When Silas and Timothy arrived from Macedonia, Paul was occupied with the word, testifying to the Jews that the Christ was Jesus. — Acts 18:5, ESV
Back when I was in college, I had a good friend who lived on the North Carolina coast. Brack and I owned a small sailboat together, and whenever I could escape from work and classes in Raleigh, I would steal down to Beaufort, NC, for some sailing. (FYI: In North Carolina, the town’s name is pronounced BO-fert. In South Carolina, I’m embarrassed to tell you, they say BEW-fert. Lord, have mercy.)
We’d take the boat out behind Horse Island, past the deep military anchorages at Radio Island, then tack for the golden sands of Shackleford Banks. Once outside the lee of the islands, the wind would heel us hard over. We’d turn east for Cape Lookout and hike out over the rail as we raced along in the cool salt spray, giddy with delight.
There is a deep channel near Radio Island, dredged and marked for large ships. In our shallow draft sailboat, we could pretty much ignore the channel markers and sail wherever we wanted. But the heavy tankers docking at Morehead City have to carefully navigate the marked channels so as not to run aground.
The channels constrain and restrict the big ships’ movements, but the channels also keep them safe from harm. A great many vessels have gone to the bottom off the Outer Banks through a deadly combination of violent storms and shifting shoals, which is why the area is nicknamed The Graveyard of the Atlantic.
In the 18th chapter of Acts, the Apostle Paul traveled to the Greek city of Corinth, an important port city and center of Asian trade. As elsewhere, Paul found ample opportunities to talk about Jesus and to debate the important question: Was Jesus the prophesied Messiah? He supported himself during this time by making tents, working alongside a Jewish couple who had been pushed out of Rome and were starting over in Corinth.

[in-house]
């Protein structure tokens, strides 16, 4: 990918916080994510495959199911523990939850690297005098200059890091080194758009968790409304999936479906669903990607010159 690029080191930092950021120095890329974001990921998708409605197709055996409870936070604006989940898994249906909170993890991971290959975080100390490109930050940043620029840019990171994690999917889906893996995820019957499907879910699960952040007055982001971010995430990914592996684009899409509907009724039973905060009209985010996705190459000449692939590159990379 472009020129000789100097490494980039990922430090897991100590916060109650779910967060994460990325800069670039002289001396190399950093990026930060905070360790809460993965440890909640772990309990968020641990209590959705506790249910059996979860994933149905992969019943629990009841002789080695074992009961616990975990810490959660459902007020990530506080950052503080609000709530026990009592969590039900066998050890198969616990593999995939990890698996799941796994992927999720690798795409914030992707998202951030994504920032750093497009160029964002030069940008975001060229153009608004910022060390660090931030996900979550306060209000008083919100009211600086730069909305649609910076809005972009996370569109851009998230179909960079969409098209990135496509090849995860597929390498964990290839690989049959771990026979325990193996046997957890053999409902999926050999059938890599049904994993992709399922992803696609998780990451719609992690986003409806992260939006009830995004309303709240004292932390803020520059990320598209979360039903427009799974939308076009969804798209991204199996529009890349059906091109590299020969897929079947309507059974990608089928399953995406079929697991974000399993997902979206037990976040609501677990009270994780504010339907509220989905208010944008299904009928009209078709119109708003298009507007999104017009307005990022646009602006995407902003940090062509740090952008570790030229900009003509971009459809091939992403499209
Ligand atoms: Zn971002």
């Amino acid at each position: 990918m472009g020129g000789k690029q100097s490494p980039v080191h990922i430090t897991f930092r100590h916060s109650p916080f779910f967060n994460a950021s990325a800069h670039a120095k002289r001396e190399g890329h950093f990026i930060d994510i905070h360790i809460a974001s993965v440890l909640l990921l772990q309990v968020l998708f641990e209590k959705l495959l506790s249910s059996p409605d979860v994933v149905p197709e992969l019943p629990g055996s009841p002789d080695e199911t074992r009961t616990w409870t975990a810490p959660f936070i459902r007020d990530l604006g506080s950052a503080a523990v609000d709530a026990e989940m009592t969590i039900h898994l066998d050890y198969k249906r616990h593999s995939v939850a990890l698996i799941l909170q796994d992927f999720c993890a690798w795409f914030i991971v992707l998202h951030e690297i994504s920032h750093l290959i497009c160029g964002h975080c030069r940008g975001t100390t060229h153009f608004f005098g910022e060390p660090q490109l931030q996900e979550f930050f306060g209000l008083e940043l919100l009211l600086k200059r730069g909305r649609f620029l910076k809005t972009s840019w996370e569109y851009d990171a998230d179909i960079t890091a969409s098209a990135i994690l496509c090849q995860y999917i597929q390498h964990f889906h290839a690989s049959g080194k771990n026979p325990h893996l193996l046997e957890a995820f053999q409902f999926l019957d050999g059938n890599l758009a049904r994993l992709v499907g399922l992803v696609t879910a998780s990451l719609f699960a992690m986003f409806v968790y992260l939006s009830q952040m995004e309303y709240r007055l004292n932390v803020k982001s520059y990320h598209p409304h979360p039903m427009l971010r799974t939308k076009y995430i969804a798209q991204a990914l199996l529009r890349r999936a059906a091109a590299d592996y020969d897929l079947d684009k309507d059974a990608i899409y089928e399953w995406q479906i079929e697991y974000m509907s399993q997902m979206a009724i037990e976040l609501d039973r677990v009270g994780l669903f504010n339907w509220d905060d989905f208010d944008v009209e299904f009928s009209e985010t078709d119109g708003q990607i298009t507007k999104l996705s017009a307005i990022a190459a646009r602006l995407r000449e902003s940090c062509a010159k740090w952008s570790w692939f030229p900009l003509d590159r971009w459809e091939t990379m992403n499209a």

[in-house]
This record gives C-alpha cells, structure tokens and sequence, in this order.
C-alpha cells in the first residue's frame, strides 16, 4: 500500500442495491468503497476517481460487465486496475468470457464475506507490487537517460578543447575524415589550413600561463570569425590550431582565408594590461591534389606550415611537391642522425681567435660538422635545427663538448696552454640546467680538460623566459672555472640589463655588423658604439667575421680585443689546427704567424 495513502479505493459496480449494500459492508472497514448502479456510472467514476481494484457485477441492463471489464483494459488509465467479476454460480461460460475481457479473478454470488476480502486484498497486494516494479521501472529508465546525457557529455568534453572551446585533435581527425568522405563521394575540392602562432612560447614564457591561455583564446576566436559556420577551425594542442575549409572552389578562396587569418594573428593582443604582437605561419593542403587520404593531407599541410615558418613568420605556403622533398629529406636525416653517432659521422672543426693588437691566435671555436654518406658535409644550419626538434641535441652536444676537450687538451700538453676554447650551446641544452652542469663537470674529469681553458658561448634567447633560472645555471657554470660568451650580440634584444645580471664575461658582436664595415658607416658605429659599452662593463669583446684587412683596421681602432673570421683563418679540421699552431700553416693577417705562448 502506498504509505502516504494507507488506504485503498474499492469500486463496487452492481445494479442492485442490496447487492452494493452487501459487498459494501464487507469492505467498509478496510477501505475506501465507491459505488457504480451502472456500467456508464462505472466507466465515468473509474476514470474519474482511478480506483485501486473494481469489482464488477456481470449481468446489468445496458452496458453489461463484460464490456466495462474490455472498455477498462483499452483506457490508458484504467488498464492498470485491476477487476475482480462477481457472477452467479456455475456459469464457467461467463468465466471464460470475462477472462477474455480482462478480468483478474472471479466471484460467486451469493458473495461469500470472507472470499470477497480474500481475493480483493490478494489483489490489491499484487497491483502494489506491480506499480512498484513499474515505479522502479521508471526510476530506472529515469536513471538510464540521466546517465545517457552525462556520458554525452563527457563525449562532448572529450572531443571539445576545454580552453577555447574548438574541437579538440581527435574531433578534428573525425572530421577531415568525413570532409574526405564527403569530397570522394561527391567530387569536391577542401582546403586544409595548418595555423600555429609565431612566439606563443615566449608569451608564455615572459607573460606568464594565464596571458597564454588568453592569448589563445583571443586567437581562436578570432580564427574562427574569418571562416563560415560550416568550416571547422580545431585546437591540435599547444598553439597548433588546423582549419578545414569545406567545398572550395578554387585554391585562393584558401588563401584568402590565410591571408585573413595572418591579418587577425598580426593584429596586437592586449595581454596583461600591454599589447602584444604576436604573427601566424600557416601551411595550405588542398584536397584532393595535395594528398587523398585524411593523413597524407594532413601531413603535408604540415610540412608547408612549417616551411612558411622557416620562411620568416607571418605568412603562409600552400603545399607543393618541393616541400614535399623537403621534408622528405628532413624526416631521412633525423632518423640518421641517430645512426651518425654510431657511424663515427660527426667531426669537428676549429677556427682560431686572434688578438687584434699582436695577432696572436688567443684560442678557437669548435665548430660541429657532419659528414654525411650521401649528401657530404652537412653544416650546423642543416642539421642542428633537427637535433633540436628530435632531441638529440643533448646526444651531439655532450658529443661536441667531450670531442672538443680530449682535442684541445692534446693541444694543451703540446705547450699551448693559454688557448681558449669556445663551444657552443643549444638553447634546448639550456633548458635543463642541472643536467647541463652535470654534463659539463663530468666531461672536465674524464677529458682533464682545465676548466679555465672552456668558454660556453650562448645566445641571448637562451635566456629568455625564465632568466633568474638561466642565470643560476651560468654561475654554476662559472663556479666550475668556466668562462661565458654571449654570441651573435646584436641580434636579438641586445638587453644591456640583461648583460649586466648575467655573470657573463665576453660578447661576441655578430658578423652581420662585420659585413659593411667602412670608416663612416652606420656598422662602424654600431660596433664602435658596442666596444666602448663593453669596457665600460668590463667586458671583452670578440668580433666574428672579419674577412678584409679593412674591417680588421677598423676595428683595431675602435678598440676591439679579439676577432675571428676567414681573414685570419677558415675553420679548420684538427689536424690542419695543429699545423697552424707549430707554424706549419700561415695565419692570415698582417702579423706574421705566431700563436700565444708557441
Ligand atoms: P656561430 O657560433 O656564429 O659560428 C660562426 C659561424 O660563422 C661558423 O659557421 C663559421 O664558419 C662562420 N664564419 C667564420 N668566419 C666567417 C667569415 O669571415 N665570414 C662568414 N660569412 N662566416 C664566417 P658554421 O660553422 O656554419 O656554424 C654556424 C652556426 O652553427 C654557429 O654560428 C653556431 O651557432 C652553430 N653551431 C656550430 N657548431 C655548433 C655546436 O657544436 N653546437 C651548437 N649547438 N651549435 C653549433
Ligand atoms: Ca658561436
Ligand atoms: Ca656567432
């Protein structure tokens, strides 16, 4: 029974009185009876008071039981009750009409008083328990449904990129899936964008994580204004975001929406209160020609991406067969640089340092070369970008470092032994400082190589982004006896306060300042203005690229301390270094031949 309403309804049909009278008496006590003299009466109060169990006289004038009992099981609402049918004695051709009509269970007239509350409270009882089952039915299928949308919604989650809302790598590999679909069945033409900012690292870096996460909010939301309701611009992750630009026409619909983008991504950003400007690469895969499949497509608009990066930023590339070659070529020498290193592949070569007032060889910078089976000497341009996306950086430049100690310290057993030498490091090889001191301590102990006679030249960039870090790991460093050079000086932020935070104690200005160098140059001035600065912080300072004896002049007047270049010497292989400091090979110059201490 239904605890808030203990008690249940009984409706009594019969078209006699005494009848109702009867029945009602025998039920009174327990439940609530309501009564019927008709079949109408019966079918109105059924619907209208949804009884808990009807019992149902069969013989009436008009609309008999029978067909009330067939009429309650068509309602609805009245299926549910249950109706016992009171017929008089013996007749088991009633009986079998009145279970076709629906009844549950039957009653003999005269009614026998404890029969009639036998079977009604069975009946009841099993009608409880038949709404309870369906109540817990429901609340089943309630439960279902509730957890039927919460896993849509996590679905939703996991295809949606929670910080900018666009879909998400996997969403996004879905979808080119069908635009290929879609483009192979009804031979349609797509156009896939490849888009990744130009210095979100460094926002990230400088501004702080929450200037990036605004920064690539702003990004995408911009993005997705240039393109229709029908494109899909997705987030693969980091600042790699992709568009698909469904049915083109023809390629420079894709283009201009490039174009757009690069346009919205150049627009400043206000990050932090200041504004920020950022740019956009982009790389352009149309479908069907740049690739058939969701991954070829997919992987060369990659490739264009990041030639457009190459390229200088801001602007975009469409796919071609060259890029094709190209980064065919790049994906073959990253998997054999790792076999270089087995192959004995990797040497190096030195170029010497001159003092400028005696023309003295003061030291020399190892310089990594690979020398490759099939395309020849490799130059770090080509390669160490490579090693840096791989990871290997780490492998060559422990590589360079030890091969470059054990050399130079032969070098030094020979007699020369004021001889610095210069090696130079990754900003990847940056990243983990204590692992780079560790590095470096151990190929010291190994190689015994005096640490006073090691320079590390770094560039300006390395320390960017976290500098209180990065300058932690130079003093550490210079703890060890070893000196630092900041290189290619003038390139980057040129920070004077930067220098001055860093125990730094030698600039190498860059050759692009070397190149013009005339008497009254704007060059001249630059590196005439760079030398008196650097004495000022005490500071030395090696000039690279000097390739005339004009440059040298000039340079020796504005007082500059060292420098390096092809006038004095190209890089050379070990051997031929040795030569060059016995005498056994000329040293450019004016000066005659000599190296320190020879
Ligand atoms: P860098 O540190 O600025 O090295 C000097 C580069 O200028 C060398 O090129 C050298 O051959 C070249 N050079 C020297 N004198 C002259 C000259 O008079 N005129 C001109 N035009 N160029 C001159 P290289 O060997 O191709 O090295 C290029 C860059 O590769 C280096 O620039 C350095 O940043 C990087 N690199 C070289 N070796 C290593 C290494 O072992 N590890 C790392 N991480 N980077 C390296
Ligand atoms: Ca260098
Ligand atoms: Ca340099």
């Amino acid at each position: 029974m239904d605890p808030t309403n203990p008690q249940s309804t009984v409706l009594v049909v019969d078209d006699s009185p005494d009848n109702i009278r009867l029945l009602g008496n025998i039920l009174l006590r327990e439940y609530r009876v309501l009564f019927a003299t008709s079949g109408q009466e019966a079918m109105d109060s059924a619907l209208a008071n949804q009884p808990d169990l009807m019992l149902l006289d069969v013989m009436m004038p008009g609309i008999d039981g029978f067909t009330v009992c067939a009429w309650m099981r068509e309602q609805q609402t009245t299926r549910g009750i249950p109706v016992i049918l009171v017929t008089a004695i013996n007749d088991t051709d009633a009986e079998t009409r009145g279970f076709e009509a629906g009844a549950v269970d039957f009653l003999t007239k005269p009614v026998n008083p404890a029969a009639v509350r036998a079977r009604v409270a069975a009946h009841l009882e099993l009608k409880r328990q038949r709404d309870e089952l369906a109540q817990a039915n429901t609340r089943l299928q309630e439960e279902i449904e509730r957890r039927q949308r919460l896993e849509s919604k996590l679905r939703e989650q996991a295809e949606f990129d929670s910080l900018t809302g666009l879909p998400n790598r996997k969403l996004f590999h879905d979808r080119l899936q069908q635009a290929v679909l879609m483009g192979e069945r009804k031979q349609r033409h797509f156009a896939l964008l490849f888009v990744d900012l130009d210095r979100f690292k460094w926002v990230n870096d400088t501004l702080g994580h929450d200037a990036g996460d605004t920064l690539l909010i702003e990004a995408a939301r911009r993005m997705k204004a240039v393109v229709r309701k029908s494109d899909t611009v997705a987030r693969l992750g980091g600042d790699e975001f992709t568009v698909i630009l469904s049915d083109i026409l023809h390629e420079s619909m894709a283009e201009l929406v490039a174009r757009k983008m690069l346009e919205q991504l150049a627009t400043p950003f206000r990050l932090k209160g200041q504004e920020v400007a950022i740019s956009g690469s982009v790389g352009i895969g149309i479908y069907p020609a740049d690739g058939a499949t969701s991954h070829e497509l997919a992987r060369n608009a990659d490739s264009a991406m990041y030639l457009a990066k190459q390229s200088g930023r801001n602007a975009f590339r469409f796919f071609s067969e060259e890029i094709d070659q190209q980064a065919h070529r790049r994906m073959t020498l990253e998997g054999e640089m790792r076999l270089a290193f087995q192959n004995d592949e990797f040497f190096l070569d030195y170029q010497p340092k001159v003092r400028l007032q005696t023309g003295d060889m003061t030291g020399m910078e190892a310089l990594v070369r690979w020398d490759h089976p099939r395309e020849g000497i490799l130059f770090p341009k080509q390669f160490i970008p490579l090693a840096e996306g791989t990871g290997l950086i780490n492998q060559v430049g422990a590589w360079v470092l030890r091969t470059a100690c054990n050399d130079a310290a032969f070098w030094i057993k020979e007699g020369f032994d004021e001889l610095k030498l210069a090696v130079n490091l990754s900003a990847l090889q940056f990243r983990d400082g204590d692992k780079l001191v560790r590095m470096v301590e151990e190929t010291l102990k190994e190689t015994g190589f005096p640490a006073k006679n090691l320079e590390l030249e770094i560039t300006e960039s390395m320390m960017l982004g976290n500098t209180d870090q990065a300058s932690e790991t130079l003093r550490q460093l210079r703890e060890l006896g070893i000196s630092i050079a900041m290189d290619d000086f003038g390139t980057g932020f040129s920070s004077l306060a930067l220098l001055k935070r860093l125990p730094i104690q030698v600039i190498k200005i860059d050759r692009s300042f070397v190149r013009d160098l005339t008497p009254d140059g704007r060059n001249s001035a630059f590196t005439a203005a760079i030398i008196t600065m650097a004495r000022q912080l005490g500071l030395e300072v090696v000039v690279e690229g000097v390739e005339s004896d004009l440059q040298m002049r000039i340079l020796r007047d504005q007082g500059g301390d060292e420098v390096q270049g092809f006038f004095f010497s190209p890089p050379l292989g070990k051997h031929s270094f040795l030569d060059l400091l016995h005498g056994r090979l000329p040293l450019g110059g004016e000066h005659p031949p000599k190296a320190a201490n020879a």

The writer of Acts tells us that Paul was synecho with the Word. That Greek word is usually translated here to suggest that Paul was busy in his spare time preaching, and indeed he was. But the word synecho has more going on than just busyness.
In one instance, synecho is used to mean “gripped by” a fever. In Luke 8:45, it describes the way that Jesus is hemmed in and constrained by a great crowd of people. In another passage, it refers to being held captive in prison. It is even used to describe the practice of putting one’s hands over one’s ears to shut out unpleasant sounds.
Taking these things together, the use of the word synecho here suggests that Paul was held fast by the Word of God. His life was directed along a deep channel dredged by the Holy Spirit. He was not “prone to wander,” to borrow a phrase from Come Thou Fount of Every Blessing. Nor, in fact, did he want to wander. He shut out the distracting voices of the Corinthian pantheistic spiritual marketplace and focused his attention on the person and words of Jesus.
To our western way of thinking, this sounds wrong. Paul was in a place where he could learn much from the diverse cultures who met to do business in Corinth.
But Paul had already met Jesus on the road to Damascus. He had been convicted by and convinced of God’s call on his life. He had come to believe that the Word spoken by Jesus was true and life-giving, restoring men and women from brokenness to a new relationship with God.
He allowed himself to be constrained by that truth, to be wrapped up tightly in that lavish grace, to be held fast by that miraculous rebirth from death to life first demonstrated by Jesus himself.
Paul allowed himself to be hemmed in on all sides by the Word of Christ, so that he could not stray even an inch from the loving mercy of his Lord.
Sailing on the rolling Atlantic in a small boat was exhilarating, but it had its dangers. We had to watch out for storms, which could easily tear our sails and swamp us with breaking waves. We had to watch out for other boats, which might not see us. We had to get back to safety before dark, because we had no lights. Despite our shallow draft, we still had to watch for shifting shoals so that we wouldn’t damage our hull and rudder.
When God’s Word constrains us, when it hems us in and surrounds, we lose the freedom to wander among the shoals — and avoid the terrible consequences of running aground.
What we gain in the bargain is the joy of sailing flat out, close-hulled, heeled over and hiked out on the rails, slicing through the deep, blue waters of God’s boundless love and abundant life, with the winds blowing fair and steady all the way to the horizon.
Photo credit: Carlo Borlenghi, Rolex
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